Reflections on 2017

Friday January 12, 2018 – Columbus, Indiana

Looking back to last year, I can easily it was one of the best years as far as accomplishments, even though there were many goals that I set were not met. Think about that, I am proud even when the goals I set were not met, how can that be. My number 1 goal for 2017 was to buy a house, I tried to do it and was unable to do; the reason was that I did not know what was needed to fulfill it and I was not ready to do it. Goal Number 2 was to get a promotion and I did accomplish that; here is the kicker, this is not what I’m most proud of in 2017. My greatest accomplishment in 2017 was not even a goal at the beginning of the year, it was not even a goal by October 2017. Getting a deep understanding of my finances is my greatest accomplishment of 2017.

Looking at my records, I’ve had an Excel Budget since 2007 when I changed jobs and Debora stopped working, and almost every year we’ve set up a family budget. I thought that was enough, to know if our planned expenses would be covered by our income, yet we had good months and bad months. Questions about what we could afford was gut check that would lead us to hitting our spending breaks way ahead of the next paycheck. I felt that I was failing, if only we would stick to the theoretical budget we would be fine, a fleeting hope that never materialized.

Coming back from our summer vacation where our expenses were so far off our budget I turned my concern into action. I opened the 2017 Budget and added a column called expenses, then another with the difference. I pointed my browser to my checking account and started adding the values into each of the budget’s categories. Two months after, I had added my savings accounts and started tracking movements across accounts and had a tab for each paycheck, then a workbook for each month. In November I had tabs for each credit card, loan, and savings account; this changed my life.  I am so proud, happy, elated about these new revelations; I know exactly why I could not buy a house in 2017 and I’m happy I didn’t.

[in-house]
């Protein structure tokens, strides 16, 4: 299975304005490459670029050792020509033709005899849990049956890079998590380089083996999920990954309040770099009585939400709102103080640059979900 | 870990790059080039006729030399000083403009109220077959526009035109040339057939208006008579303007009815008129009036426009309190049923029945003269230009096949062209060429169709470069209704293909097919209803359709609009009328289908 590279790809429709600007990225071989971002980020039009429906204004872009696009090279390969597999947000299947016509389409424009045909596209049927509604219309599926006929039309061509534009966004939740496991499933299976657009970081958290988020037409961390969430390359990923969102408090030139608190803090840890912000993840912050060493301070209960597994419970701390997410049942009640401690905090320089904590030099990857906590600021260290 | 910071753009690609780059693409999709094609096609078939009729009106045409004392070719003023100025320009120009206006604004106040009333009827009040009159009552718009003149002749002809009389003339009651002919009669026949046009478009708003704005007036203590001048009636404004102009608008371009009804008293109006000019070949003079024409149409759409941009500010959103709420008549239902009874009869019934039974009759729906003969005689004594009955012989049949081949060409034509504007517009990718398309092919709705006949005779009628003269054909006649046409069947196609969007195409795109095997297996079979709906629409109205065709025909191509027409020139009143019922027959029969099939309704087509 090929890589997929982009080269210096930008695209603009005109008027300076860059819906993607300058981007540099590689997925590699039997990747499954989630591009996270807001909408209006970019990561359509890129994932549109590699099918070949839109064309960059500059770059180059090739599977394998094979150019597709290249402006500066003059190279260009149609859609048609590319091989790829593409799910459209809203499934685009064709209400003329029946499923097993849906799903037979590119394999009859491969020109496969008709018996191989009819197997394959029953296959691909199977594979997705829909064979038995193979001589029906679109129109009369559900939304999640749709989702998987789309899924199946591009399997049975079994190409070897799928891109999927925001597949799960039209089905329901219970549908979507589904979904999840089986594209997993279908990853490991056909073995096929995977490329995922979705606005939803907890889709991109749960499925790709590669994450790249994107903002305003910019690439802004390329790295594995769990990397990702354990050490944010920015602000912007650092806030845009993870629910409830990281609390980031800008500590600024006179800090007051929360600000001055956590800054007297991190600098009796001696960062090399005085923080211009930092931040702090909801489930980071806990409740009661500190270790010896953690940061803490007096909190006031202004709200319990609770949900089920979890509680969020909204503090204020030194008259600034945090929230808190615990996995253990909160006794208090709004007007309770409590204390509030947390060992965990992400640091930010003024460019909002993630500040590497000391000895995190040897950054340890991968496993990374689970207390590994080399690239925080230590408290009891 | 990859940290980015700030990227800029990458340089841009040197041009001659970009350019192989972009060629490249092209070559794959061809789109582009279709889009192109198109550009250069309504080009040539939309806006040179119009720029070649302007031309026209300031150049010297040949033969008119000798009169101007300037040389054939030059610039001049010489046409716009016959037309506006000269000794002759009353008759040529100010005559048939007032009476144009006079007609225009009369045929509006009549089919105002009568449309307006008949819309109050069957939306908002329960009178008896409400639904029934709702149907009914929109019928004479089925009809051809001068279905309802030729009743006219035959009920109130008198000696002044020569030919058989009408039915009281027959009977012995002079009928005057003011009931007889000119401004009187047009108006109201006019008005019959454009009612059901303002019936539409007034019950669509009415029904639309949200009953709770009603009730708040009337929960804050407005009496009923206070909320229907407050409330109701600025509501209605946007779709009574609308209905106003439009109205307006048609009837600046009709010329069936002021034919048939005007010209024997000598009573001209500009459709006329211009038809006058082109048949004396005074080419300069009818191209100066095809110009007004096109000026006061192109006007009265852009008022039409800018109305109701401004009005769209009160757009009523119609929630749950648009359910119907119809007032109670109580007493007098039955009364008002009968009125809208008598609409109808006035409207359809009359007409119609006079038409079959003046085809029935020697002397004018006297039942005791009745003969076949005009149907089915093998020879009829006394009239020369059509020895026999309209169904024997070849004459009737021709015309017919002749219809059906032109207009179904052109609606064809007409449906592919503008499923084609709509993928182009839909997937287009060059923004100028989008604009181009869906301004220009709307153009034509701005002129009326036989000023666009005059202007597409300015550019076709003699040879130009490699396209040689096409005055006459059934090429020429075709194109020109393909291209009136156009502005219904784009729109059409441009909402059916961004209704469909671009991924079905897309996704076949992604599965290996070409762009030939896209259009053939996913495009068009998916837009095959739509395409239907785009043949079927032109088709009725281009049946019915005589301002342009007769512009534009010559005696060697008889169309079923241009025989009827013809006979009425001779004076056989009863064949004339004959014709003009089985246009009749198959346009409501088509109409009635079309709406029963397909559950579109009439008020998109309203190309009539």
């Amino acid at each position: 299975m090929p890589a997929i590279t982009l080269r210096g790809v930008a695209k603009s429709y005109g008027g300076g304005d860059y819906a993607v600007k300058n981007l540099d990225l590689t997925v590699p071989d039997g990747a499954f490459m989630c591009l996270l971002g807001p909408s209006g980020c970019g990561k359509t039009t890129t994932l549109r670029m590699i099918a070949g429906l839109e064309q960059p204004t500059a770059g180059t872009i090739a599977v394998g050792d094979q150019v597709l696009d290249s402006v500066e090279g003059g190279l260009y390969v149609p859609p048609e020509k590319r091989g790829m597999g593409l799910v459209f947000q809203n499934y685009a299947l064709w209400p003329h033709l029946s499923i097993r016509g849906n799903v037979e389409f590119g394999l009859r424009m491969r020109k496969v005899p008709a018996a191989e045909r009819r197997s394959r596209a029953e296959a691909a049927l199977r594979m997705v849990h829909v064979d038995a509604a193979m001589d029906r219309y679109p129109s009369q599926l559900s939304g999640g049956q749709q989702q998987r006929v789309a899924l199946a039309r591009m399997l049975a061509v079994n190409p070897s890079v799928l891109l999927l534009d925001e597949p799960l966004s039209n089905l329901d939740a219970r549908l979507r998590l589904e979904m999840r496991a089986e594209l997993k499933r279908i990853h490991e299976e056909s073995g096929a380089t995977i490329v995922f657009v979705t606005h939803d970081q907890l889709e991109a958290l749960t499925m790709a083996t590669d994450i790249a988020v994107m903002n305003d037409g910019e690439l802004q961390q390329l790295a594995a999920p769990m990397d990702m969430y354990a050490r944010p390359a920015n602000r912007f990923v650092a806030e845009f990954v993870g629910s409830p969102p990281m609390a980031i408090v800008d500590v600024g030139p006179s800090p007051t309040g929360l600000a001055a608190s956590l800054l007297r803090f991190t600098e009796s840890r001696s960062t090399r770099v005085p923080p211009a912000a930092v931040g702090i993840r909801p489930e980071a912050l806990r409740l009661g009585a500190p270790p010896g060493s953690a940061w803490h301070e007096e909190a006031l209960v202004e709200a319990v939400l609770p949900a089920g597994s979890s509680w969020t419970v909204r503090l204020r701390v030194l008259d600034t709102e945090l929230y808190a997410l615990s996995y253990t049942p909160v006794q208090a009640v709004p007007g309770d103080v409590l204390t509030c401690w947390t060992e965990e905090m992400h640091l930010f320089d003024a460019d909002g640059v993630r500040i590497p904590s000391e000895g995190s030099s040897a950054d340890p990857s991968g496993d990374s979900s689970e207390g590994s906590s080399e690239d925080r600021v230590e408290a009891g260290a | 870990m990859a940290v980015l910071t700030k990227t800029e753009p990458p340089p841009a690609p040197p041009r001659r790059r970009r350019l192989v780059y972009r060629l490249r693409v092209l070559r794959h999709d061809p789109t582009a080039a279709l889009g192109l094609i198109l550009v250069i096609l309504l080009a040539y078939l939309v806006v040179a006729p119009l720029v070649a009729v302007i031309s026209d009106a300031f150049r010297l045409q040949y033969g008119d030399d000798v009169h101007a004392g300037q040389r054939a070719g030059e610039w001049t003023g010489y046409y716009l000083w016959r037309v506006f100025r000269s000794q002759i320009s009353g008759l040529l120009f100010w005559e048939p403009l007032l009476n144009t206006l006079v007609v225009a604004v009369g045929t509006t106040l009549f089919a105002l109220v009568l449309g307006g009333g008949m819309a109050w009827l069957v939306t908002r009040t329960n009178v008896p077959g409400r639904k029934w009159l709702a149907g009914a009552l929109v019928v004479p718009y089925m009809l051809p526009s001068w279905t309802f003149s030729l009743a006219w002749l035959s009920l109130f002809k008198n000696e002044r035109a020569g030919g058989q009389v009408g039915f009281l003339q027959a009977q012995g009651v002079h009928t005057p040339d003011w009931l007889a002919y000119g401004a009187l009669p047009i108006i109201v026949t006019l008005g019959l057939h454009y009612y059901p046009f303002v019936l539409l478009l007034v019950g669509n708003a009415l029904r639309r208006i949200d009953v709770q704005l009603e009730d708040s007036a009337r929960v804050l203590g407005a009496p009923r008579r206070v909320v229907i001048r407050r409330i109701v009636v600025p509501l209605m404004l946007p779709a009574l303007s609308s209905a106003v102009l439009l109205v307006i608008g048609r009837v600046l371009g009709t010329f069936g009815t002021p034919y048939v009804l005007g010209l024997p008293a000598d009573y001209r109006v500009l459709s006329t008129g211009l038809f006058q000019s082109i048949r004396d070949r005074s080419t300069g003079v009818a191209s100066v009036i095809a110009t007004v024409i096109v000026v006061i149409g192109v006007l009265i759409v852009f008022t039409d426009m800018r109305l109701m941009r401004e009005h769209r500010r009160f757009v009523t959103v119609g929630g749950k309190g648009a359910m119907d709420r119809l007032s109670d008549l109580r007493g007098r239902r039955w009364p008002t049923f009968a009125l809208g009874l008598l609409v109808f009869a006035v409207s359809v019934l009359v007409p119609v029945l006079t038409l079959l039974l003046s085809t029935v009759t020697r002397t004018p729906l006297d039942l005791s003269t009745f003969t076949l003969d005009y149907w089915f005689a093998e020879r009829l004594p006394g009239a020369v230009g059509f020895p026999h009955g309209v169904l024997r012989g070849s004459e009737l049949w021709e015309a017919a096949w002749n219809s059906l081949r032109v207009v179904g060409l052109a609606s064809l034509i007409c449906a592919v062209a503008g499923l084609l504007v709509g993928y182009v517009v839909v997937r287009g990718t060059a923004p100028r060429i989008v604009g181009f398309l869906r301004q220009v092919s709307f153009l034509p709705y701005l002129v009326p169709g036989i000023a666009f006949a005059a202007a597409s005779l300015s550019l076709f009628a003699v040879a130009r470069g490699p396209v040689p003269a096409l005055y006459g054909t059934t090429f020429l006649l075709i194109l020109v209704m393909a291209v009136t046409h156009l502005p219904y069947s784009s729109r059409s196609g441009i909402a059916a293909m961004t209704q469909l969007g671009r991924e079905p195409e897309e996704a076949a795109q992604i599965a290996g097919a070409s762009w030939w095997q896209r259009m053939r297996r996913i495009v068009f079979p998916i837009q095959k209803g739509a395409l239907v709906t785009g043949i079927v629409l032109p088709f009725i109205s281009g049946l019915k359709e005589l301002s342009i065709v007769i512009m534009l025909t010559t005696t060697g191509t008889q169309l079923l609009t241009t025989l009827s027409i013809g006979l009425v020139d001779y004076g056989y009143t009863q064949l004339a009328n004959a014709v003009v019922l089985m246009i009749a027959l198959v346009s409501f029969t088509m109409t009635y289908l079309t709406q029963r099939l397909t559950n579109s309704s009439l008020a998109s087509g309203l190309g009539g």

I am looking forward to a good 2018, I’m actually looking forward to better understand my financial situation and do something about it. The greatest consequence of wrangling the financial beast is that I feel I can wrangle other beasts in my life. I want to understand my health, my time management, my work habits, my exercise patterns, etc. I recognize a formula that works: define, measure, analyze, improve, control; straight out of the Six Sigma playbook. I’m so happy to start 2018 and looking forward to the new challenges.


Photo by NeONBRAND on Unsplash

6 Replies to “Reflections on 2017”

  1. We went just a bit further, creating a field for our take-home cash and then dividing that into categories for:
    – Financial Freedom Fund
    – Dream Fund (i.e., Long Term Savings)
    – Necessities (i.e., primarily fixed expenses like mortgage, bills, etc.)
    – Discretionary (our spending money allowance)

    Then I chopped up our discretionary fund up into a daily budget which is auto-transferred to a debit card that we use for everyday purchases.

      1. We originally went for an allocation of:
        15% – Financial Freedom Fund
        15% – Dream Fund
        40% – Necessities
        30% – Discretionary

        We stuck with it for quite a while but it eventually felt a bit too restrictive as we wanted to put kids into gymnastics, etc. so we shifted to:

        This puts more into Discretionary each day which gives us a little more wiggle room but it now bears all costs for groceries (which were originally covered under Necessities). This’ll probably be a bit more sustainable for us in the long run.

        We’ll see it goes in the long run but so far it’s been a good change.

  2. That’s awesome man. Great job on getting a handle on your finances. We have used YNAB (You Need A Budget) for about 7 years now, and it’s made all the difference. Assigning each dollar we have and make a “job,” and being able to create as many budget categories as we need.

Leave a Reply